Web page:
Pastor David B. Curtis


A Doxology of Theology

Romans 11:33-36

Delivered 06/17/2012

Since today is Father's Day, I thought I'd do a Father's day message; you know how much I love topical messages. So we're going to talk about our Father, Yahweh!

Last week we finished the doctrinal portion of Romans that runs from chapter 1:16-11:32. And the final section of chapter 11 is a doxology. The word "doxology" comes from two Greek words, doxa, which means: "glory or praise" and legein, which means: "to speak." It means: "to speak of His glory." These verses are a hymn of praise to Yahweh.

The truth of 11:32 compels Paul to burst forth in adoring wonder at the marvel of Yahweh's mercy:

For God has shut up all in disobedience so that He may show mercy to all. Romans 11:32 NASB

In verses 30 to 32, the word "mercy" is used four times. "Mercy" is the Greek word eleeo, which means: "to help one afflicted or seeking aid, to bring help to the wretched." Mercy is the outward manifestation of pity. The verb signifies a feeling of sympathy with the misery of another, especially when manifested in action. This Greek word has within it the idea of "living from others." There is a Greek word eleemosynary, which means: "alms, or alms giving," built on the word for mercy, eleos. You may be familiar with the term eleemosynary institutions. These would be organizations like the Red Cross, the United Fund, or Berean Bible Church. These are all eleemosynary institutions. So eleemosynary institutions are institutions that live by contributions; that is, they live by the contributions of others.

So to receive mercy from God is to live from another. We have been given mercy that contains within it the payment for our sins by the Lord Jesus Christ, which is life. He took our death and gave us His life. Salvation is an act of mercy. Our salvation is not by merit, it is by mercy.

Paul tells us here that God's mercy extends to "all," to Gentile as well as Jew. This is how Paul began this Epistle:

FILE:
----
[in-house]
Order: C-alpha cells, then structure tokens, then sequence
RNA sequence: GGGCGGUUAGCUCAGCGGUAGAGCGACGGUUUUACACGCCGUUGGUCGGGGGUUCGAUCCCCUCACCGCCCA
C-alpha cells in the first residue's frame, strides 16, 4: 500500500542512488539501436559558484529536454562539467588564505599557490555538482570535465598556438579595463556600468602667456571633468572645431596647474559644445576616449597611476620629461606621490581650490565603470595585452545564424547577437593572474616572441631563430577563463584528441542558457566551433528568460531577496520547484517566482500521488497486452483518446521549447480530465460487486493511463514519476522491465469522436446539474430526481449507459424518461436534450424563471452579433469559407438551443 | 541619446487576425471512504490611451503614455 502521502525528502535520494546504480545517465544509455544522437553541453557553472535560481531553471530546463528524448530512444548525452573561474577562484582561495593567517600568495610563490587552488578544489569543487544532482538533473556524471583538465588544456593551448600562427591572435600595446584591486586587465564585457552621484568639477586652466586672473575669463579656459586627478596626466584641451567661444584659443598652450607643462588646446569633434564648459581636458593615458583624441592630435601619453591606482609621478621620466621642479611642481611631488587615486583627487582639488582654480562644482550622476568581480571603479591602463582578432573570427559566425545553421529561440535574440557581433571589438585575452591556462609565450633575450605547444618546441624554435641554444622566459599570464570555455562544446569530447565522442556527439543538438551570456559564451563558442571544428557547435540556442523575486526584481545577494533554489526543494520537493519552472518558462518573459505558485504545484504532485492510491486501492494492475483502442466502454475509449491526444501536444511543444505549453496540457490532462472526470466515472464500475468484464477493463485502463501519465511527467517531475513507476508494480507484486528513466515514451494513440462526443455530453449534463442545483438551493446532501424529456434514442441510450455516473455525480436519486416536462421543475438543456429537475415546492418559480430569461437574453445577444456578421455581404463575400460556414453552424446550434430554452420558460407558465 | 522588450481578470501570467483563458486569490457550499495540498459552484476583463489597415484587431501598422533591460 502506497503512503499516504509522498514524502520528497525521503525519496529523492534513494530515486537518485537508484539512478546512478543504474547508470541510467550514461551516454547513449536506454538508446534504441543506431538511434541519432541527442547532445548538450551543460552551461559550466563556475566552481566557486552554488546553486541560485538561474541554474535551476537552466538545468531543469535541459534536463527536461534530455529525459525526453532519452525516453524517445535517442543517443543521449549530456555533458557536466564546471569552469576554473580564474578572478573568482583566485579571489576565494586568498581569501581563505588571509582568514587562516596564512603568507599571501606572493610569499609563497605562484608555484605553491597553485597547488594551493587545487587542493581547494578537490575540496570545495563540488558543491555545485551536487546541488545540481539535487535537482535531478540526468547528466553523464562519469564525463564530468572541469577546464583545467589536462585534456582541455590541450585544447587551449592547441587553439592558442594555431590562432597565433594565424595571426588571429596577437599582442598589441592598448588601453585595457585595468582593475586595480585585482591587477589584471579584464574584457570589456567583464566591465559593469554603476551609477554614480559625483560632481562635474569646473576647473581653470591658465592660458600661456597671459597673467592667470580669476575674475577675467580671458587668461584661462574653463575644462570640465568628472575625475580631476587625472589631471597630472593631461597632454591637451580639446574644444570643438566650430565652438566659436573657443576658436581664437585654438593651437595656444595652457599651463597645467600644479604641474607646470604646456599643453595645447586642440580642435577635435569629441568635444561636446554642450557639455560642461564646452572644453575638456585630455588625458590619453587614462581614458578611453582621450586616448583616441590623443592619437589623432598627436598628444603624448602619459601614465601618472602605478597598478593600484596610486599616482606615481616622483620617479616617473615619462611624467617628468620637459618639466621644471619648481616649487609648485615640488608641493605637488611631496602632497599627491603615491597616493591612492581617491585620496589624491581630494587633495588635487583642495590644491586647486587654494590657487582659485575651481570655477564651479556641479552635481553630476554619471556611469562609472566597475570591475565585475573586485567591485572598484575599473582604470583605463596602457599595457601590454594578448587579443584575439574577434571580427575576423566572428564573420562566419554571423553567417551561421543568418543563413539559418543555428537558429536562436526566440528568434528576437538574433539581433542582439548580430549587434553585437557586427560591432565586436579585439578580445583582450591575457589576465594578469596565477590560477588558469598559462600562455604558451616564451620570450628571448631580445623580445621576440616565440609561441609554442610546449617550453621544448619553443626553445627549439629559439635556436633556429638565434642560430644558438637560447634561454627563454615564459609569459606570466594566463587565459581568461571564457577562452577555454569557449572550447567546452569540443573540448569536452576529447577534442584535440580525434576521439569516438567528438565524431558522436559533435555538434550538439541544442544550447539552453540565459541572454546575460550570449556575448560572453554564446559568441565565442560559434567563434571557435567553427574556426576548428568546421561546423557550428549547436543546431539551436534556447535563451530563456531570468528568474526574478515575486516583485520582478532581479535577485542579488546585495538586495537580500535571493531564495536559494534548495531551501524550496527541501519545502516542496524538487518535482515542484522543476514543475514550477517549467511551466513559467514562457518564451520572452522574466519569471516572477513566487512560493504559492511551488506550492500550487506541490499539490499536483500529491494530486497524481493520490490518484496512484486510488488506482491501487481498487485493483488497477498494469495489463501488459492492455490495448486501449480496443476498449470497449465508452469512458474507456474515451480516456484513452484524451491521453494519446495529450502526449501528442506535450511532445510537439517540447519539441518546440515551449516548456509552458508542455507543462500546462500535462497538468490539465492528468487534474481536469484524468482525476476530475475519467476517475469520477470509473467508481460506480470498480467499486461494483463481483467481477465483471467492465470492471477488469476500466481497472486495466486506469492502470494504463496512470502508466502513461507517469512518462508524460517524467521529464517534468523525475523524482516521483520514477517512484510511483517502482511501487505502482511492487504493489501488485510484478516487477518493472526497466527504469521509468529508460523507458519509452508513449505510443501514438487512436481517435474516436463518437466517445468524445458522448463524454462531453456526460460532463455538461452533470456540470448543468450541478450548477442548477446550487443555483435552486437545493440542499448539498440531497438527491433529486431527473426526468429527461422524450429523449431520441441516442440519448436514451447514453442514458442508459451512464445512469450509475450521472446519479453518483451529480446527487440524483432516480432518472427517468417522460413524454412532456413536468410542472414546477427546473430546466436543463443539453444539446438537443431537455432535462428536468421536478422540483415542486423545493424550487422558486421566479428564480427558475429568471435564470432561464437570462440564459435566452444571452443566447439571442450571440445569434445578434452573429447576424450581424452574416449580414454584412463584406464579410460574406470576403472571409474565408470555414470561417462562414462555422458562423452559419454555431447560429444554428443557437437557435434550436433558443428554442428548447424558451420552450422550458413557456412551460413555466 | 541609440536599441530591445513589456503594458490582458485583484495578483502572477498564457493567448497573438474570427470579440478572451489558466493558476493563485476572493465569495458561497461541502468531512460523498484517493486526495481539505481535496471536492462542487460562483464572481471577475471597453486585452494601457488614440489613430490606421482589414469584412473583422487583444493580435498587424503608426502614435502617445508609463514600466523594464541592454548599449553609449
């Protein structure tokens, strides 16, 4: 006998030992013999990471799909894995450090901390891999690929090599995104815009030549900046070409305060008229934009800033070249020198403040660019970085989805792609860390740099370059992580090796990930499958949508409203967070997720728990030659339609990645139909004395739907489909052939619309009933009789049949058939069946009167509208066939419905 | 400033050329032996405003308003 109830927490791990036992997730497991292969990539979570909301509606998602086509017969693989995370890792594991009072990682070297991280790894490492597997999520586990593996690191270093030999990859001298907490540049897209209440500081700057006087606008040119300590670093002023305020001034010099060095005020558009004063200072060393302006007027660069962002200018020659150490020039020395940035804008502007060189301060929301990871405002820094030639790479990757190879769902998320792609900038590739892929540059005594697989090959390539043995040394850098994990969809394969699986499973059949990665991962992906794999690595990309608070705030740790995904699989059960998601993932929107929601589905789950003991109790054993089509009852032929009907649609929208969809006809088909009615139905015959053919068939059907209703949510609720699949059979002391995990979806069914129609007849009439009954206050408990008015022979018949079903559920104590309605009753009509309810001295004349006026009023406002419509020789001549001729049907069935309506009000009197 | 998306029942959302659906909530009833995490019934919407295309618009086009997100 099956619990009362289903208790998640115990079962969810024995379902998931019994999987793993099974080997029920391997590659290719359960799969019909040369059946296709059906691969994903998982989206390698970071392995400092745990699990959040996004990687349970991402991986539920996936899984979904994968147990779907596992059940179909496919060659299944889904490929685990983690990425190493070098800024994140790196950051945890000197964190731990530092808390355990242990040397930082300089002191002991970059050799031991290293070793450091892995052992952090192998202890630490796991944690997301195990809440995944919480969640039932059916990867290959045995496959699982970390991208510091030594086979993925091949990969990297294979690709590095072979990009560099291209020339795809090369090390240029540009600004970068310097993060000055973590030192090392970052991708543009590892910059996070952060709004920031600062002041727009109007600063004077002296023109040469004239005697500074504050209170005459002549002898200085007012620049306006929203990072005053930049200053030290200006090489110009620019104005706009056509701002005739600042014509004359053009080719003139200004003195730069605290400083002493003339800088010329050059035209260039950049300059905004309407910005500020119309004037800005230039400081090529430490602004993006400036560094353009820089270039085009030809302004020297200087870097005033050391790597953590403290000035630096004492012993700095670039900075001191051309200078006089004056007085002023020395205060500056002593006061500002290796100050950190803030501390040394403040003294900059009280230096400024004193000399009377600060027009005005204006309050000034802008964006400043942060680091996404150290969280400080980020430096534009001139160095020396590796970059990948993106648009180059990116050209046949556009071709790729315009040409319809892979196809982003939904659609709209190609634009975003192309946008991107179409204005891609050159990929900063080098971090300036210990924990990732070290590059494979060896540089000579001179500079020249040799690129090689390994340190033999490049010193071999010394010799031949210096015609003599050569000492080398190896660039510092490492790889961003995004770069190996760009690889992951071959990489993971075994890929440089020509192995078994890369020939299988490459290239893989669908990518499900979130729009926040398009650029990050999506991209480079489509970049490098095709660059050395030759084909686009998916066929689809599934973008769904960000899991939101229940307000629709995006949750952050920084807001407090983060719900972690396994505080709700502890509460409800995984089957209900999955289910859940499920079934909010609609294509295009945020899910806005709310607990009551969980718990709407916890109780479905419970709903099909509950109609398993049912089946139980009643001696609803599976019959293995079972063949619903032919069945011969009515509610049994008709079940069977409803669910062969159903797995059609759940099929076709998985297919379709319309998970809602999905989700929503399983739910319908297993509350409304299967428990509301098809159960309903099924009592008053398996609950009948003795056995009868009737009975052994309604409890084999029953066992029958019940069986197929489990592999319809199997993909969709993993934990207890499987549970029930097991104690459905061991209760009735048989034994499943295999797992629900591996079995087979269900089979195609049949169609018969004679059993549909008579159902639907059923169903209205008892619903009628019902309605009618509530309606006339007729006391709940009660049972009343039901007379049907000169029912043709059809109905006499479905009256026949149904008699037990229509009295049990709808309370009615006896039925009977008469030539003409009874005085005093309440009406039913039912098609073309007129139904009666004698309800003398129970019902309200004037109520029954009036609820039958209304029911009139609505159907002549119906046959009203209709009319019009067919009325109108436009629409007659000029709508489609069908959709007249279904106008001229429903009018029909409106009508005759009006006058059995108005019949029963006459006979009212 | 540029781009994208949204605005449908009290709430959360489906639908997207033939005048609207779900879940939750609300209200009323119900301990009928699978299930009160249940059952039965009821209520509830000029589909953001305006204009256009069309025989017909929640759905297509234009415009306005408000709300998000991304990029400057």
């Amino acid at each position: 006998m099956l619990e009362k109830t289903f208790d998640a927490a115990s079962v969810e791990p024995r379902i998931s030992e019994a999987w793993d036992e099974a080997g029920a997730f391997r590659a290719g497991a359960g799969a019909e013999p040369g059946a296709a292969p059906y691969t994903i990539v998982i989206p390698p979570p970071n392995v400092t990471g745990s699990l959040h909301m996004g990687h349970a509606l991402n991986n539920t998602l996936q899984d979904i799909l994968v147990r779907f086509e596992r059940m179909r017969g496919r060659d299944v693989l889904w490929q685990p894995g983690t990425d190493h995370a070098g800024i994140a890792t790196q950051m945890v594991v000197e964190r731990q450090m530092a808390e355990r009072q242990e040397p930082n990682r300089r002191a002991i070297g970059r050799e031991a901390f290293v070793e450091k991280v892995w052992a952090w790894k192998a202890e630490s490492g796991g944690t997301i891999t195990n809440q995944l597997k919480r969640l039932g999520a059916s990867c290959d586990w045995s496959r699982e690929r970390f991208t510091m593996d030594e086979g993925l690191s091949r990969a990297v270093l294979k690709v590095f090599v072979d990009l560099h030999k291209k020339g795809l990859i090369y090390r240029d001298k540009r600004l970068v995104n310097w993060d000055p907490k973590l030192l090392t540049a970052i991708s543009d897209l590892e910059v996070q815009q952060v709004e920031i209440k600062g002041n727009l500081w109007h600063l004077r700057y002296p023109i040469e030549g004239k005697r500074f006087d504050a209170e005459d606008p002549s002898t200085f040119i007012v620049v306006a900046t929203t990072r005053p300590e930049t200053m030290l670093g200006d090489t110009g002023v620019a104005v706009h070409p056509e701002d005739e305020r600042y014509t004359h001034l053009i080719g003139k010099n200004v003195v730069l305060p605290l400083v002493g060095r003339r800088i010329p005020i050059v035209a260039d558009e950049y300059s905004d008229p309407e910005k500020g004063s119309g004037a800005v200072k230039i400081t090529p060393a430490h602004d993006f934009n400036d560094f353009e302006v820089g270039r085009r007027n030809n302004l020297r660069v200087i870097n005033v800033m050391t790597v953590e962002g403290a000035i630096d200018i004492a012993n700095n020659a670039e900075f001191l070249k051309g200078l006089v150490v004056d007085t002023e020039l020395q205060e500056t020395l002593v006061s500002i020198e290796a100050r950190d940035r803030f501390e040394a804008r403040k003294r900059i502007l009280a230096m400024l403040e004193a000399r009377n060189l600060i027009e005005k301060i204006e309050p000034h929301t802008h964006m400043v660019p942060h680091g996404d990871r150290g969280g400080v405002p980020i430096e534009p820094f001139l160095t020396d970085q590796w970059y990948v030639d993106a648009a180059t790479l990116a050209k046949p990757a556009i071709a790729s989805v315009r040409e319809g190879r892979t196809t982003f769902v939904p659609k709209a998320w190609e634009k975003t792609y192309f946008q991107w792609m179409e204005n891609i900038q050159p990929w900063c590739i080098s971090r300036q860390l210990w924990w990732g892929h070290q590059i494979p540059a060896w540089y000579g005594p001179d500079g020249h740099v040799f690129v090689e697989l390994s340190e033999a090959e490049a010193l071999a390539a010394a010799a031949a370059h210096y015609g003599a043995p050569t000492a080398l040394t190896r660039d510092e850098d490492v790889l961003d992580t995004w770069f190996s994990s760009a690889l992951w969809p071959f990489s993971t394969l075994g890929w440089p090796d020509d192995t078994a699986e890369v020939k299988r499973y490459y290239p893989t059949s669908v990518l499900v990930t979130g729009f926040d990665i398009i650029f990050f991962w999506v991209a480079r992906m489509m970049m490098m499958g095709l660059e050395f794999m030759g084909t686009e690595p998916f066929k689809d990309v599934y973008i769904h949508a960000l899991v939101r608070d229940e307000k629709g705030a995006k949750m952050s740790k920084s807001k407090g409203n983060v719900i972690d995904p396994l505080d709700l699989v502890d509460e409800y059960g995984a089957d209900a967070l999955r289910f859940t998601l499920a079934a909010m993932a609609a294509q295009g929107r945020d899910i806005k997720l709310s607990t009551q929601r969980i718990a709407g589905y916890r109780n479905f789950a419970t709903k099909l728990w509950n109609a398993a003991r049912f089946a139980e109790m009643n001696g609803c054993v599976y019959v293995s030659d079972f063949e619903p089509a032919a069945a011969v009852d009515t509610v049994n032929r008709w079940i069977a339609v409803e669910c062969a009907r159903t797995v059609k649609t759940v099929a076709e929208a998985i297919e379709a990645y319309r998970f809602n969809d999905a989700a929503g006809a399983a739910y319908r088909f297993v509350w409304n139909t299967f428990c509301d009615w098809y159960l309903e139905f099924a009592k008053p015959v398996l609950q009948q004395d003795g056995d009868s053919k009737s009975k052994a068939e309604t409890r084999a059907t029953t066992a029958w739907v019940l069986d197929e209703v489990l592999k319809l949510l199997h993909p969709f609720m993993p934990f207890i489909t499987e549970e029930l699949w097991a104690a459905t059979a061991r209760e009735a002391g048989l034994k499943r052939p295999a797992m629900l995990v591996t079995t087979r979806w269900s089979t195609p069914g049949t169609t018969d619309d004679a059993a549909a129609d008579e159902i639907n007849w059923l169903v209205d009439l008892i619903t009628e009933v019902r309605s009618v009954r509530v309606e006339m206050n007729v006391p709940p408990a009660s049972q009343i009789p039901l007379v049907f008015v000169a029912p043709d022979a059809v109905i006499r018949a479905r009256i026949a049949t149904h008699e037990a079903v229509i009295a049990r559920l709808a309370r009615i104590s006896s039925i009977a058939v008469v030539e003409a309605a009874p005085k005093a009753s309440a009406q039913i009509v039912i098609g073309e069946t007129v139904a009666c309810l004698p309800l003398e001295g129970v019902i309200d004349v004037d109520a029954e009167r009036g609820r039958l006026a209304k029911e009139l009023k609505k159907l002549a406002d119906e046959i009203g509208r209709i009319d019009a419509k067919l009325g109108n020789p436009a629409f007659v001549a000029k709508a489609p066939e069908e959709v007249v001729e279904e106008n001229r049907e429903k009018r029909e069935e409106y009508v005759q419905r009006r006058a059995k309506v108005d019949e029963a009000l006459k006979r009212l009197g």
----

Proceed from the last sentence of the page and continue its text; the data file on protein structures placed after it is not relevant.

For I am not ashamed of the gospel, for it is the power of God for salvation to everyone who believes, to the Jew first and also to the Greek. Romans 1:16 NASB

Paul begins the Epistle by talking about the power of the Gospel to Jew and Greek, and he concludes the doctrinal section with the same truth. God's mercy is to all, to Jew and Gentile. And in between he lays out God's sovereign plan of salvation in chapters 1-8. Then in 9-11, Paul tells how the Jews and Gentiles fit into this marvelous plan of salvation.

This doxology is no doubt due to the whole discussion of salvation in chapters 1-11. The remarkable way in which the Divine will is to be accomplished through mercy constrains him to this note of praise. The Divine intention is realized in spite of, and even by means of human disobedience:

I say then, they did not stumble so as to fall, did they? May it never be! But by their transgression salvation has come to the Gentiles, to make them jealous. Romans 11:11 NASB

Jewish unbelief brought Gentile salvation. Gentile salvation creates Jewish jealousy. And out of their jealousy they are drawn back into the place of salvation. Mercy will be shown to Jews by the mercy shown to Gentiles.

This doxology here in four verses gives us a beautiful glimpse of Theology proper. Theology proper is the study of Yahweh. To me there is no more important study. I believe that the solution to all of our problems comes from an understanding of Yahweh. Now the Scriptures teach that Yahweh is incomprehensible, so anything we try to understand about Him is done in a very limited fashion. We are merely seeing the tip of the iceberg.

The only way we can know what Yahweh is like is to find how He has revealed Himself in the Scriptures. This is why I harp so much on reading your Bible! Why is it important for us as Christians to read and study the Bible? It is important because the Bible is the only source of truth we have about God:

All Scripture is inspired by God and profitable for teaching, for reproof, for correction, for training in righteousness; 2 Timothy 3:16 NASB

Paul is saying to Timothy that the Bible comes from God. He is its ultimate author. The Bible provides information that is not available anywhere else. The Bible is divine self-disclosure. In it the mind of Yahweh is revealed on many matters. With a knowledge of Scripture, we do not have to rely on secondhand information or bare speculation to learn who Yahweh is and what He values. In the Bible, Yahweh reveals Himself.

If we are going to live a life of purpose, we must know who He is and what He expects from us. The only place that we can get that information is from the Word of God. We grow in our Christian walk as we read the Bible. The only place where we are going to hear God's voice is in His Word. This is the reason why it is so important to read our Bibles, that we may come to know and love Yahweh.